Letter from Europe: Weaponised interdependence?
Mounting fear of an invasion of Ukraine has put Europe’s uneasy relationship with its biggest gas supplier back into the spotlight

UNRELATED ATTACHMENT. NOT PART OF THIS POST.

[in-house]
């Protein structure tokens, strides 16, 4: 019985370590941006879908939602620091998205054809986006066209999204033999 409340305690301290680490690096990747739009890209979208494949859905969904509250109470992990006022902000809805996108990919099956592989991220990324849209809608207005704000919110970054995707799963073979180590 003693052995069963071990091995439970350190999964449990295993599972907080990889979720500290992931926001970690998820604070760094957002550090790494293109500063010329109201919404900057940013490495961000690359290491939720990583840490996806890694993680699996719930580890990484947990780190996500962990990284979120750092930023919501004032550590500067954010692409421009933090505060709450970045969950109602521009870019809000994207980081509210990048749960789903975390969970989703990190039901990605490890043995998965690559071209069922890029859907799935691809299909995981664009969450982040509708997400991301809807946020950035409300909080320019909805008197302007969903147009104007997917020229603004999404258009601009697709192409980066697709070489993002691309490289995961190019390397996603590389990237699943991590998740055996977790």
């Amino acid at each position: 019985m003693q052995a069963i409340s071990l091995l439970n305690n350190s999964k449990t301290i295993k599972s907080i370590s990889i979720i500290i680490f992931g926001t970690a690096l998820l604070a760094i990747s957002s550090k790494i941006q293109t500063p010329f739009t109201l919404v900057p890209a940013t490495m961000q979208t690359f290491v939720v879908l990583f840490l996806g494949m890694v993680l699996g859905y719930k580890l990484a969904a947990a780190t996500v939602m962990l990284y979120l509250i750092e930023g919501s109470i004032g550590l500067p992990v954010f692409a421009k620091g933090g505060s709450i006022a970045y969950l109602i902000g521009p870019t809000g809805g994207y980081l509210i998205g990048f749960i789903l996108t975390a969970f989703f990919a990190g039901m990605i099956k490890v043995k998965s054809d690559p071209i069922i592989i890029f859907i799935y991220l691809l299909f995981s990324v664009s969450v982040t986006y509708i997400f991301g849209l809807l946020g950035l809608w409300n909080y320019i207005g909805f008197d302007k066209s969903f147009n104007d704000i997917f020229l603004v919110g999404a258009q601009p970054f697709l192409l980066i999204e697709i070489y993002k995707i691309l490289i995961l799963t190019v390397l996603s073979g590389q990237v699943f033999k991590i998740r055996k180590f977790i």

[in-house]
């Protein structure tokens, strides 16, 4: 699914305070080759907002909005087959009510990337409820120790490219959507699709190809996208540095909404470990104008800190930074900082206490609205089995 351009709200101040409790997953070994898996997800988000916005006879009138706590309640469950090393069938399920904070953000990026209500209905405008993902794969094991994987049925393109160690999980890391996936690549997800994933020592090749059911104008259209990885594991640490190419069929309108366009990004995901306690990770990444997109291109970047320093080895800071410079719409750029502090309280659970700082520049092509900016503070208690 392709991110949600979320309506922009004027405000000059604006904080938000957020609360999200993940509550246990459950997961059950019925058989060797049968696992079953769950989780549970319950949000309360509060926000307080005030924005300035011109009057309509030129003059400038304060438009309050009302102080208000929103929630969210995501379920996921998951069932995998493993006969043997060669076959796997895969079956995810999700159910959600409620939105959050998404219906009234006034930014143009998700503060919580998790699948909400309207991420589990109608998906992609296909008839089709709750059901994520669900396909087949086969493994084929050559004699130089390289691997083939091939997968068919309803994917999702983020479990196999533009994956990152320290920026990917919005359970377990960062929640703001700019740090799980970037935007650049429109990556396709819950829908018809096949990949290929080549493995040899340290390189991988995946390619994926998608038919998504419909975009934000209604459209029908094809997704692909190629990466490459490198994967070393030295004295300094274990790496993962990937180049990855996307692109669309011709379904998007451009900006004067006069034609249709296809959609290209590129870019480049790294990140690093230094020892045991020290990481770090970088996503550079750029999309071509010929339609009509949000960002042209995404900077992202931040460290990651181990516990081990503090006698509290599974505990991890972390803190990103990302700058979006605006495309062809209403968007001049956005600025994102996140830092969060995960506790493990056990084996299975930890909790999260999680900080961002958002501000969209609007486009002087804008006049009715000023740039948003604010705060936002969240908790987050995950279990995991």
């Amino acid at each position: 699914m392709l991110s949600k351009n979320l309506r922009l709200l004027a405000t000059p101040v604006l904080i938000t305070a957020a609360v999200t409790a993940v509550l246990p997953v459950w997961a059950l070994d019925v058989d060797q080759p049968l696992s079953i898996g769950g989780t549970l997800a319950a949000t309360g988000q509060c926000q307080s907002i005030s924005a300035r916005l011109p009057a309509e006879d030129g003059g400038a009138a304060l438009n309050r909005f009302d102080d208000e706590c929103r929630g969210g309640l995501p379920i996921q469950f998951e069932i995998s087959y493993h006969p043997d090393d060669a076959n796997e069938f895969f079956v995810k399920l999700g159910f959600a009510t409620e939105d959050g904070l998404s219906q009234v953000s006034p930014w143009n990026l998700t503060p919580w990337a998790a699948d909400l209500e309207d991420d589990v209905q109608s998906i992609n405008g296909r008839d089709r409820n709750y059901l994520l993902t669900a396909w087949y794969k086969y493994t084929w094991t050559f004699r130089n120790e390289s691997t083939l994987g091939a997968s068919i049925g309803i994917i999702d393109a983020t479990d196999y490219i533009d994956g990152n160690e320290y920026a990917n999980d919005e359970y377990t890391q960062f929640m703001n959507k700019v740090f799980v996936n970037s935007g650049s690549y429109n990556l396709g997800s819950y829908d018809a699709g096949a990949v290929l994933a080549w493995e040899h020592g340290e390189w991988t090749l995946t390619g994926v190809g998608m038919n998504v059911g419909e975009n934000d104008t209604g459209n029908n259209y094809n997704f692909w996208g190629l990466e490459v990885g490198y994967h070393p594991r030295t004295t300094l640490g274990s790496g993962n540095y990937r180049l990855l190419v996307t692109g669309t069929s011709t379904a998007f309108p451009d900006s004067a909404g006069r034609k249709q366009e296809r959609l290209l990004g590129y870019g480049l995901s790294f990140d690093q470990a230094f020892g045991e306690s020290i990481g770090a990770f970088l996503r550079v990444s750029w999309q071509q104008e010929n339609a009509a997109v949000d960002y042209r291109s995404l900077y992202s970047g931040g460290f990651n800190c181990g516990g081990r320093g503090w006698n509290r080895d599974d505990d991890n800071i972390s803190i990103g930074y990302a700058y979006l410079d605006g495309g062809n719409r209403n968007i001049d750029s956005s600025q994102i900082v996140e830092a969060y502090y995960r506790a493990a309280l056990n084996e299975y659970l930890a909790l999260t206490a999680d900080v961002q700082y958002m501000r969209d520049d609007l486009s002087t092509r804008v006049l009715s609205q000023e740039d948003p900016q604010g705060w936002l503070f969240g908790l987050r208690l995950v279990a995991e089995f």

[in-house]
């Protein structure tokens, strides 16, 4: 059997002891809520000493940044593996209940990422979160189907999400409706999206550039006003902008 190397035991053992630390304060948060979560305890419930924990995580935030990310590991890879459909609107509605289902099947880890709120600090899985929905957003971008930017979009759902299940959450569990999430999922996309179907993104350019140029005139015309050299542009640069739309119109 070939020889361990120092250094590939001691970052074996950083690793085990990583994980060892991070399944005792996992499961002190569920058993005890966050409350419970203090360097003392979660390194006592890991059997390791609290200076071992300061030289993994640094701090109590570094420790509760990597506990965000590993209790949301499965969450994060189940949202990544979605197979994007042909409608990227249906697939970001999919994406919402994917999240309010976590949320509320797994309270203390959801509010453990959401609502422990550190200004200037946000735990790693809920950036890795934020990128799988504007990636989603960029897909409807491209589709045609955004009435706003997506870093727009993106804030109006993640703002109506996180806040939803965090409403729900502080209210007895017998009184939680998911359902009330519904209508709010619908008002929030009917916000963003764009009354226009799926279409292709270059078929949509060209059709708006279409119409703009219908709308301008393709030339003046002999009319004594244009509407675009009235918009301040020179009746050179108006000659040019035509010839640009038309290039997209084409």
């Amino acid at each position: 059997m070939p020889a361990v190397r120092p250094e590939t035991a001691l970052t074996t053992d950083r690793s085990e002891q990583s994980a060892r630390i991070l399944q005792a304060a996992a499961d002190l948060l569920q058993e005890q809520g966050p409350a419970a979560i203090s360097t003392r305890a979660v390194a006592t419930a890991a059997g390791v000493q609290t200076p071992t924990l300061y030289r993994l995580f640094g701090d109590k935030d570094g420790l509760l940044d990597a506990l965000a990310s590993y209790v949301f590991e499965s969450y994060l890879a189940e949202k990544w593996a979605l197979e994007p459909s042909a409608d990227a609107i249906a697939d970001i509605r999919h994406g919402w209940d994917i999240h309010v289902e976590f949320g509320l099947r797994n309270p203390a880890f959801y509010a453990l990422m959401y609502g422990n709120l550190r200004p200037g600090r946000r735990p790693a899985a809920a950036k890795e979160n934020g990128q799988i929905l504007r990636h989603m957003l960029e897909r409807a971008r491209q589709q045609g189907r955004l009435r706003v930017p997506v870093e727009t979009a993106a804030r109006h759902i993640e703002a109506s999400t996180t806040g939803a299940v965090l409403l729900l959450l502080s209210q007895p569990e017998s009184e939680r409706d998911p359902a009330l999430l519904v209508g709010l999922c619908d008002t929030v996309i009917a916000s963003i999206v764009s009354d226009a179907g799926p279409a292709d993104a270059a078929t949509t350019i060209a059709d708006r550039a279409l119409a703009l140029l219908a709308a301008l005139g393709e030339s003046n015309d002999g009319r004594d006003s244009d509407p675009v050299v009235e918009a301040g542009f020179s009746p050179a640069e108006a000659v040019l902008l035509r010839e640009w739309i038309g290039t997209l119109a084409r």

Russian gas flows to Europe were unaffected by Moscow’s annexation of Crimea in 2014, partly because economic interdependence had evolved into a condition of mutually assured economic destruction. In 2013, gas accounted for about 14pc of Russia’s export revenues, or roughly $73bn. Russian gas accounted for nearly 30pc of EU supply, and more than a third of Germany’s. And so, when the US and EU formulated their response to the annexation, they were careful to avoid any measures that could disrupt the continued flow of gas from Russia to Europe. But now, Russia's swollen cash reserves may have convinced the Kremlin that it could withstand any retaliatory economic strike. Russia’s foreign reser
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